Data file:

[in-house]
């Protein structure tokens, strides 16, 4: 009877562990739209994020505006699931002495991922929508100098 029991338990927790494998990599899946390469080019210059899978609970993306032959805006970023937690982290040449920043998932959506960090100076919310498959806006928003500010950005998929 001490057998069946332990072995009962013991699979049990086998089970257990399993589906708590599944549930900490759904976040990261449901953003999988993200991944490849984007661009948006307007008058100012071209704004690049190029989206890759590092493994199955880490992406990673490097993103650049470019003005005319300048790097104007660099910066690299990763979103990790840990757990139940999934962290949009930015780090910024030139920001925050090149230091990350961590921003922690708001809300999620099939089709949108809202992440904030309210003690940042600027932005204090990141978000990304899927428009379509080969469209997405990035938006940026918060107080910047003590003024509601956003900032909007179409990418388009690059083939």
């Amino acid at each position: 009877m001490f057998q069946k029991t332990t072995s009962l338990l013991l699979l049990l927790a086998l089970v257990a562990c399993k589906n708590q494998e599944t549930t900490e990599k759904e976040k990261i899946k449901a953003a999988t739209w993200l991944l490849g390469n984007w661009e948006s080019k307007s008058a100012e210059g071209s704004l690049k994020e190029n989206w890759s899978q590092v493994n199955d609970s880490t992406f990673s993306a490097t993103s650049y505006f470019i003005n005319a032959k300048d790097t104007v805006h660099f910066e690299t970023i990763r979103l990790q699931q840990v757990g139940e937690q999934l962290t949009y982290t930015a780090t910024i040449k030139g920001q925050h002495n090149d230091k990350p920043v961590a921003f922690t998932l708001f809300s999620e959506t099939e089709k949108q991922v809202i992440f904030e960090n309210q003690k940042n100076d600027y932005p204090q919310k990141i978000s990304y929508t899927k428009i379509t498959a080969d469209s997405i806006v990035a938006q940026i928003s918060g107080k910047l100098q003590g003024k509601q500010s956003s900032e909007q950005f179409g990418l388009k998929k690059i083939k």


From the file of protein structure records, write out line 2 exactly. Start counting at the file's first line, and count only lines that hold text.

């Protein structure tokens, strides 16, 4: 009877562990739209994020505006699931002495991922929508100098 029991338990927790494998990599899946390469080019210059899978609970993306032959805006970023937690982290040449920043998932959506960090100076919310498959806006928003500010950005998929 001490057998069946332990072995009962013991699979049990086998089970257990399993589906708590599944549930900490759904976040990261449901953003999988993200991944490849984007661009948006307007008058100012071209704004690049190029989206890759590092493994199955880490992406990673490097993103650049470019003005005319300048790097104007660099910066690299990763979103990790840990757990139940999934962290949009930015780090910024030139920001925050090149230091990350961590921003922690708001809300999620099939089709949108809202992440904030309210003690940042600027932005204090990141978000990304899927428009379509080969469209997405990035938006940026918060107080910047003590003024509601956003900032909007179409990418388009690059083939």